RNA molecules, made from DNA, are best known for their role in protein production. MicroRNAs (miRNAs), however, are short (~22) nucleotide RNA sequences found in plants and animals that do not encode proteins but act in gene regulation and, in the process, impact almost all biological processes — from development to physiology to stress response.
Against a backdrop of a digital rendition of the endoplasmic reticulum, the image depicts a wild-type Arabidopsis plant (center) surrounded by mutants that are compromised in the translation inhibition activity of plant microRNAs. The developmental defects of the mutants highlight the important contribution of the translation inhibition activity of plant microRNAs to developmental patterning.
Credit: X. Chen Lab, UC Riverside.
Present in almost in every cell, microRNAs are known to target tens to hundreds of genes each and to be able to repress, or "silence," their expression. What is less well understood is how exactly miRNAs repress target gene expression.
Now a team of scientists led by geneticists at the University of California, Riverside has conducted a study on plants (Arabidopsis) that shows that the site of action of the repression of target gene expression occurs on the endoplasmic reticulum (ER), a cellular organelle that is an interconnected network of membranes — essentially, flattened sacs and branching tubules — that extends like a flat balloon throughout the cytoplasm in plant and animal cells.
Research on miRNAs has increased tremendously since they were first identified about 20 years ago. In the case of diseases, if some genes are up- or down-regulated, miRNAs can be used to change the expression of these genes to fight the diseases, thus showing therapeutic potential.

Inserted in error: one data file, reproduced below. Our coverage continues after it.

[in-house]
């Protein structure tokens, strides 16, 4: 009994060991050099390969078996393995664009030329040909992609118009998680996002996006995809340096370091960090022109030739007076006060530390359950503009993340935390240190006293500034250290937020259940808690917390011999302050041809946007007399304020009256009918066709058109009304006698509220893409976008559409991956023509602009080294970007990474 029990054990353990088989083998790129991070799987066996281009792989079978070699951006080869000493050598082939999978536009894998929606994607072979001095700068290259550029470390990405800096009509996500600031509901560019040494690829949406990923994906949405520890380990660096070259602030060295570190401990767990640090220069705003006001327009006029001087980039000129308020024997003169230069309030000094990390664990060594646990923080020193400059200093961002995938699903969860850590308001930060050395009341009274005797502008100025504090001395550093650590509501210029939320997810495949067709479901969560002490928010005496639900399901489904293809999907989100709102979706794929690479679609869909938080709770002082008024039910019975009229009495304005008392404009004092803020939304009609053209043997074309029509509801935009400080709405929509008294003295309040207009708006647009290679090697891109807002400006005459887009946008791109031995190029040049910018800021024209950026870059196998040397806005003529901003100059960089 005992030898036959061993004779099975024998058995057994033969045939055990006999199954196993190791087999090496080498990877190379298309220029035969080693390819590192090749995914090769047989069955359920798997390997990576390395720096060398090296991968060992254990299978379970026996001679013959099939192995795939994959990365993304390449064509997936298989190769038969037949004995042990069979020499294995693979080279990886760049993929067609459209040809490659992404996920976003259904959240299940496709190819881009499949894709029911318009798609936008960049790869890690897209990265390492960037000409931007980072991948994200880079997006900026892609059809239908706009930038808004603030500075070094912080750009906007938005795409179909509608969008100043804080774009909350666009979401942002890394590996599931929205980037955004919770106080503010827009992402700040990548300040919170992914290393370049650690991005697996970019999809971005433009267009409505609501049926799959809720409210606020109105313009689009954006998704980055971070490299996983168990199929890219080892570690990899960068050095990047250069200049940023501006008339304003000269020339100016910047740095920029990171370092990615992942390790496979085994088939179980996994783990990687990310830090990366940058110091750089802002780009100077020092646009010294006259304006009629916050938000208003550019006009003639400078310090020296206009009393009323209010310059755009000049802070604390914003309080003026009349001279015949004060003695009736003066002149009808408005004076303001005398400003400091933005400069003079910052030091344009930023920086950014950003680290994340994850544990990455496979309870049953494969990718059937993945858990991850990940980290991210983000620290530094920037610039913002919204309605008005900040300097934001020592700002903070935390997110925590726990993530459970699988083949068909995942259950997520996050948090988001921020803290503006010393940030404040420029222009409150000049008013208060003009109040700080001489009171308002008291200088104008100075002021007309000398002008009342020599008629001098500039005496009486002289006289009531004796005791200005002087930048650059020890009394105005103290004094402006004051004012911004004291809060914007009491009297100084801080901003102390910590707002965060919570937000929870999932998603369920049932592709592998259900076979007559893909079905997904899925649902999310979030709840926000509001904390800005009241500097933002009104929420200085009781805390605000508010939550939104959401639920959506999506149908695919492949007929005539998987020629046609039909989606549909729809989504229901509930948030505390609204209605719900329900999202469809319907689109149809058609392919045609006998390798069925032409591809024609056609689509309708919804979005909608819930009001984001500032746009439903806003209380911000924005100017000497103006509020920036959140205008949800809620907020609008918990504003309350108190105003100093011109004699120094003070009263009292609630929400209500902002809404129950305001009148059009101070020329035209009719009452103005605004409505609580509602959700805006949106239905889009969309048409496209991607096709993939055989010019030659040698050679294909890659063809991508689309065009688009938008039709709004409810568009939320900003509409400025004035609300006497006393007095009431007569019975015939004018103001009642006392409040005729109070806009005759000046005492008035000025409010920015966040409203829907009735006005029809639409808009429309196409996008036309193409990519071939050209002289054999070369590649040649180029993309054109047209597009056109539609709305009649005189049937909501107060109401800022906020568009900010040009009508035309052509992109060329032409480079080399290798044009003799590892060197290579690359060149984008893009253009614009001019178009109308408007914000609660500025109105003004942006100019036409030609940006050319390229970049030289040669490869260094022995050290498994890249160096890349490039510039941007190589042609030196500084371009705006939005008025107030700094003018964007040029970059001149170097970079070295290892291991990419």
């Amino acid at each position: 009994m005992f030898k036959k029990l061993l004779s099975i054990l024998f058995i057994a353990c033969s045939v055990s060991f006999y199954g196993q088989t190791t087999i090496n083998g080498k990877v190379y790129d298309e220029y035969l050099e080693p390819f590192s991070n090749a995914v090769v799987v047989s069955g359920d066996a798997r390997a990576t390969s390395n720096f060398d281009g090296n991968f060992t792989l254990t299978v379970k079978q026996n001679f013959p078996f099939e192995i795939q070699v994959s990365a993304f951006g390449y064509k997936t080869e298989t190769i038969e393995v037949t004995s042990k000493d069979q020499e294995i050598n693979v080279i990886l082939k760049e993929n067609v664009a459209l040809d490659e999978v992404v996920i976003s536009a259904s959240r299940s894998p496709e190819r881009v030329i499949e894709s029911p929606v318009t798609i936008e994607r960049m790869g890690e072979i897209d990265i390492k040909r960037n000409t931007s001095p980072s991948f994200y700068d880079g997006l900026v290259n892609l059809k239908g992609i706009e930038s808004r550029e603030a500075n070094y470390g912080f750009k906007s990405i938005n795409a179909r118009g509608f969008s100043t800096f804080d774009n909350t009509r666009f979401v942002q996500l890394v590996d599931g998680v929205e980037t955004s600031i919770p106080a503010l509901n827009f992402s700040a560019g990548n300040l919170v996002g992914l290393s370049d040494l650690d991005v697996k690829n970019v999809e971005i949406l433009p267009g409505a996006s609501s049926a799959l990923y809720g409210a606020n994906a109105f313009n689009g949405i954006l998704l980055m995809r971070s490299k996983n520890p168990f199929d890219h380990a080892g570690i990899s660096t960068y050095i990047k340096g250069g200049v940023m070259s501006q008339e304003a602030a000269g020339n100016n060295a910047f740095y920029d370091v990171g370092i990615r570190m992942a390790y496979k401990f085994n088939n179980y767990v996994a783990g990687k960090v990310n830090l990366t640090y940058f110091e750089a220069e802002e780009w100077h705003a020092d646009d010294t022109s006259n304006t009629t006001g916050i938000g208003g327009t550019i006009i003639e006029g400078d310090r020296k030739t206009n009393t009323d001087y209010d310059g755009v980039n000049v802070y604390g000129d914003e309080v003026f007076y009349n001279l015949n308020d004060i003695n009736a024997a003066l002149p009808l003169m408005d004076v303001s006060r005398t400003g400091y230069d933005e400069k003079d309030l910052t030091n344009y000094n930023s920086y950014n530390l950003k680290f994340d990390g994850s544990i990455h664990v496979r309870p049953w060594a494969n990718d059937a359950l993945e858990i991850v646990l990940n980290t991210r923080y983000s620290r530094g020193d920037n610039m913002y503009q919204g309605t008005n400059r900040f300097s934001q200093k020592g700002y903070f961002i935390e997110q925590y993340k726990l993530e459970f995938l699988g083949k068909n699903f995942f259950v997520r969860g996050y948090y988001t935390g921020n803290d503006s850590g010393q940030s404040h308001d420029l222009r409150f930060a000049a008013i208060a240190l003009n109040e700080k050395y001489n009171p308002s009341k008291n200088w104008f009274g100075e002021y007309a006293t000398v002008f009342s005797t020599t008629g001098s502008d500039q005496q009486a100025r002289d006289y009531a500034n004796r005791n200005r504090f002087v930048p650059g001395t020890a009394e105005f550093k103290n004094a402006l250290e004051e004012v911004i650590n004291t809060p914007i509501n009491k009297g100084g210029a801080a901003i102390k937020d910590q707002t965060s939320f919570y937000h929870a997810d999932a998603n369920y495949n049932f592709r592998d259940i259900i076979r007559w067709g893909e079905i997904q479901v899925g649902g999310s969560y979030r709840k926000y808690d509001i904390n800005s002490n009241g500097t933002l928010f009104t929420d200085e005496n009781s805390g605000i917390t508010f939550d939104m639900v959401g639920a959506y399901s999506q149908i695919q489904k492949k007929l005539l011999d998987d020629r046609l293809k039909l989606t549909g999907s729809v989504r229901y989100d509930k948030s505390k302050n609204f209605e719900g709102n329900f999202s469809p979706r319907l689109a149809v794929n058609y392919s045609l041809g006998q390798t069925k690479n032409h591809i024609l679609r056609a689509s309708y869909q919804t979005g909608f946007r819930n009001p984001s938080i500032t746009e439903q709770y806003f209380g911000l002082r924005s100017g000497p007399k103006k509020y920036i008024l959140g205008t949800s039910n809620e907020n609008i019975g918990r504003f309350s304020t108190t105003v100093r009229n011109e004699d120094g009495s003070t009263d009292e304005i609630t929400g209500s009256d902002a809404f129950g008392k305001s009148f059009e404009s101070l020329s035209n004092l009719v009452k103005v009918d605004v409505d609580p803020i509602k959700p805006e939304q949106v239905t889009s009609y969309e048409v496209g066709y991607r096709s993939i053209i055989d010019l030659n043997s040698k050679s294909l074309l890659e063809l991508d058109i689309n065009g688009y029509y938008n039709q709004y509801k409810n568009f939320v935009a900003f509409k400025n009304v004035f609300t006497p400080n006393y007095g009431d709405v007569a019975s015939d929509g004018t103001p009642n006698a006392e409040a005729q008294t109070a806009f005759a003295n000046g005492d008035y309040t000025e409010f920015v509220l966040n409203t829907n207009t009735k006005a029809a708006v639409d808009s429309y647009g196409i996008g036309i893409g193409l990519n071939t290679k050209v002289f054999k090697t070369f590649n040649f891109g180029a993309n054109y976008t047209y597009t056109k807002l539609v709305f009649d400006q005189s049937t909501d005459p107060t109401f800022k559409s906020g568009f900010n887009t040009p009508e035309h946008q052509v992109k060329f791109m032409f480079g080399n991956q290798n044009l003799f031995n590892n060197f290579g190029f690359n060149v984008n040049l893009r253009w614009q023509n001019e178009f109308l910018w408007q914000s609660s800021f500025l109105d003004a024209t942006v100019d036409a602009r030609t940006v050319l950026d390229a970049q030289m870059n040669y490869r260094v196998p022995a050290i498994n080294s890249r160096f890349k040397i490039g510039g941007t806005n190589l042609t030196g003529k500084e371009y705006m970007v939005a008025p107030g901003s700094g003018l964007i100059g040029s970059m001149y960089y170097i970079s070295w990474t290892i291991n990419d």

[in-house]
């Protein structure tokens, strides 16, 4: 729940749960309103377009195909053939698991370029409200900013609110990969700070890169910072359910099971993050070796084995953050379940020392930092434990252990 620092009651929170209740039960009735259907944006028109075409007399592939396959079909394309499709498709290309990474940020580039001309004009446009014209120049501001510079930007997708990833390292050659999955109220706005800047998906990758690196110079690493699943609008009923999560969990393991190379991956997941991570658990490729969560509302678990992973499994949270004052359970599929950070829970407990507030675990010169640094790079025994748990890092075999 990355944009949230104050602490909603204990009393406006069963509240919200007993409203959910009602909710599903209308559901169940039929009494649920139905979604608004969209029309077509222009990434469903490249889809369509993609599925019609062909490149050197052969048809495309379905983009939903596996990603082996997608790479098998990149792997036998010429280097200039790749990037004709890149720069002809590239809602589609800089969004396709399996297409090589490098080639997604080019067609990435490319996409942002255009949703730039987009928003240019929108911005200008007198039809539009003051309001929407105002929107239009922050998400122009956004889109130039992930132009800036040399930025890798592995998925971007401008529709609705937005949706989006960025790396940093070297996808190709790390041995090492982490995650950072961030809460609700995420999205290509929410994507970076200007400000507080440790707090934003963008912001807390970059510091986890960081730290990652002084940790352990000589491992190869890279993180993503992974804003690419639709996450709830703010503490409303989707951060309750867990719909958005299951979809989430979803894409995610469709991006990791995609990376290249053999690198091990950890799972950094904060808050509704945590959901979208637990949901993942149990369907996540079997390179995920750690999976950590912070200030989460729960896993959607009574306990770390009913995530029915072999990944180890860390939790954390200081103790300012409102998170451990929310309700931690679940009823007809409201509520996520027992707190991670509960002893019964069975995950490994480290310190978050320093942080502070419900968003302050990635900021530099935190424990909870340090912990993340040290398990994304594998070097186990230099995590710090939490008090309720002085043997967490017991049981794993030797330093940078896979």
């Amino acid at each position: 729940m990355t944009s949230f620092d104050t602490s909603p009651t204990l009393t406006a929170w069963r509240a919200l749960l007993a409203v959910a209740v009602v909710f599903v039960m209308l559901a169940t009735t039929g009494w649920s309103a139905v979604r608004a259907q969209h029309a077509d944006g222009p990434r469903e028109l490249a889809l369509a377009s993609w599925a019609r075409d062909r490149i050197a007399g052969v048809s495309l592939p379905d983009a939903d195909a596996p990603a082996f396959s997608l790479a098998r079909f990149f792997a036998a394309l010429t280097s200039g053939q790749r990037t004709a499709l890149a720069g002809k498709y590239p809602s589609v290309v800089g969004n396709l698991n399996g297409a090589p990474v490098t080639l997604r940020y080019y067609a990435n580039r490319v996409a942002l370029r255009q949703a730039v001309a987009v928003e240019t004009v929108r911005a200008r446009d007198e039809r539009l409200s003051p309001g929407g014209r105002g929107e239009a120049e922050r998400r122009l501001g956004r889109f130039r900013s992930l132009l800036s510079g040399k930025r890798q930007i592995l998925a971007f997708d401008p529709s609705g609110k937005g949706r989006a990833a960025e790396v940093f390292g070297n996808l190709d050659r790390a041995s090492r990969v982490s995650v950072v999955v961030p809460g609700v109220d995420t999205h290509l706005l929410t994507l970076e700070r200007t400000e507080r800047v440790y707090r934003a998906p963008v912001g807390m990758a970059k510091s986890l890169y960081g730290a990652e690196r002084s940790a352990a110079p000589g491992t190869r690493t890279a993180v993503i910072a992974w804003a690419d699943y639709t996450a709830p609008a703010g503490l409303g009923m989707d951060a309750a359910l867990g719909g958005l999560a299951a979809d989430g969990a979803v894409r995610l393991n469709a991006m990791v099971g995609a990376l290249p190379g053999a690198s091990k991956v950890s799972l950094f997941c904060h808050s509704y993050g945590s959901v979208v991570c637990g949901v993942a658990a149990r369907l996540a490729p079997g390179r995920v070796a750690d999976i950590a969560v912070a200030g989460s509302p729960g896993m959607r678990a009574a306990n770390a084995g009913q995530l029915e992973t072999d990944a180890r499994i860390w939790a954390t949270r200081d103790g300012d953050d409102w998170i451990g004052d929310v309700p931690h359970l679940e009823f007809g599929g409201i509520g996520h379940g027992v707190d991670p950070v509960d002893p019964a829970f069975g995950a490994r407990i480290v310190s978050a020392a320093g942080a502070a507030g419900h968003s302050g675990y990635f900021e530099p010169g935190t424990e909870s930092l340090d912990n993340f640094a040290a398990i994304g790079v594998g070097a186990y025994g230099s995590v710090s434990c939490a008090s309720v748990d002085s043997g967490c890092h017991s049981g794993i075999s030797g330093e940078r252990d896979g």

MicroRNAs are known to regulate target genes by two major modes of action: they either destabilize the target RNAs, leading to their degradation, or they do not impact the stability of the target RNAs, but simply prevent them from being translated into proteins — a process known as translation inhibition. The end result of translation inhibition is that the genes do not get expressed. Just how miRNAs cause translational inhibition of their target genes is not well understood.
"We were surprised that the ER is required for the translational inhibition activity of miRNAs," Chen said. "This new knowledge will expedite our understanding of the mechanism of gene silencing. Basically, now we know where to look: the ER. We also suspect it is the rough ER portions that are involved."
Chen explained that the ER has two types: rough and smooth. Rough ER, which synthesizes and packages proteins, looks bumpy; smooth ER, which acts in lipid synthesis and protein secretion, resembles tubes. The ER protein AMP1, she said, is anchored in the rough ER.
"My lab has been conducting research on AMP1 for many years," she said. "And it's this protein that drew our attention to the ER. First, we realized that AMP1 is involved in miRNA-mediated translational inhibition. Then, since we already knew that AMP1 is localized in the rough ER, we shifted our focus to this organelle."
Next, her lab will attempt to crack the mechanism of miRNA-mediated translational inhibition. They will investigate, too, how miRNAs are recruited to the ER.
Chen was joined in the study by Shengben Li (first author of the research paper), Lin Liu, Xigang Liu, Yu Yu, Lijuan Ji and Natasha Raikhel at UC Riverside; Xiaohong Zhuang and Liwen Jiang at the Chinese University of Hong Kong; Xia Cui and Xiaofeng Cao at the Chinese Avademy of Sciences, Beijing; Zhiqiang Pan at the University of Mississippi; Beixin Mo at Shenzhen University, China; and Fuchun Zhang at Xinjiang University, China.
The study was supported by grants to Chen from the National Institutes of Health, the National Science Foundation, and the Howard Hughes Medical Institute and Gordon and Betty Moore Foundation.
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